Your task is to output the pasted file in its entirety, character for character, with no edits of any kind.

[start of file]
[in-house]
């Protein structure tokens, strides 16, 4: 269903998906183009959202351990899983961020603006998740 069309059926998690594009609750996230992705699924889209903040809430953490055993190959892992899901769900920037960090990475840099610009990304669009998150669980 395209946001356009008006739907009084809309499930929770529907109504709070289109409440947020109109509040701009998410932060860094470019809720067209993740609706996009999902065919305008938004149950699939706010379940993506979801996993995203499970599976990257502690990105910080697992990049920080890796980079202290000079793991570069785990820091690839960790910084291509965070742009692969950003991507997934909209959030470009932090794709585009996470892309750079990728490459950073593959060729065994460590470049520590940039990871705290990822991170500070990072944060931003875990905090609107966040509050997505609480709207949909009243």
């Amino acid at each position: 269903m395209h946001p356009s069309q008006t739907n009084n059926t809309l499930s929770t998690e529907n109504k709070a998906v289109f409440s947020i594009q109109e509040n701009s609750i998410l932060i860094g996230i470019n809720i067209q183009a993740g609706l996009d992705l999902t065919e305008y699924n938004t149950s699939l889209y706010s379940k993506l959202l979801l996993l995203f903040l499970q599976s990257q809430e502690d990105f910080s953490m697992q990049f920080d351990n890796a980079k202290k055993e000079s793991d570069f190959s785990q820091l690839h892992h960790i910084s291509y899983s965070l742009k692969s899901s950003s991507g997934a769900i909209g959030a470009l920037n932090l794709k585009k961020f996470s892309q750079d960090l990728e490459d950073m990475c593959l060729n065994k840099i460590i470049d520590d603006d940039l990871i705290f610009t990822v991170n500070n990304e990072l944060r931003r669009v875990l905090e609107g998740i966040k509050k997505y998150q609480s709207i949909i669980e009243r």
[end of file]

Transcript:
[in-house]
């Protein structure tokens, strides 16, 4: 269903998906183009959202351990899983961020603006998740 069309059926998690594009609750996230992705699924889209903040809430953490055993190959892992899901769900920037960090990475840099610009990304669009998150669980 395209946001356009008006739907009084809309499930929770529907109504709070289109409440947020109109509040701009998410932060860094470019809720067209993740609706996009999902065919305008938004149950699939706010379940993506979801996993995203499970599976990257502690990105910080697992990049920080890796980079202290000079793991570069785990820091690839960790910084291509965070742009692969950003991507997934909209959030470009932090794709585009996470892309750079990728490459950073593959060729065994460590470049520590940039990871705290990822991170500070990072944060931003875990905090609107966040509050997505609480709207949909009243």
């Amino acid at each position: 269903m395209h946001p356009s069309q008006t739907n009084n059926t809309l499930s929770t998690e529907n109504k709070a998906v289109f409440s947020i594009q109109e509040n701009s609750i998410l932060i860094g996230i470019n809720i067209q183009a993740g609706l996009d992705l999902t065919e305008y699924n938004t149950s699939l889209y706010s379940k993506l959202l979801l996993l995203f903040l499970q599976s990257q809430e502690d990105f910080s953490m697992q990049f920080d351990n890796a980079k202290k055993e000079s793991d570069f190959s785990q820091l690839h892992h960790i910084s291509y899983s965070l742009k692969s899901s950003s991507g997934a769900i909209g959030a470009l920037n932090l794709k585009k961020f996470s892309q750079d960090l990728e490459d950073m990475c593959l060729n065994k840099i460590i470049d520590d603006d940039l990871i705290f610009t990822v991170n500070n990304e990072l944060r931003r669009v875990l905090e609107g998740i966040k509050k997505y998150q609480s709207i949909i669980e009243r």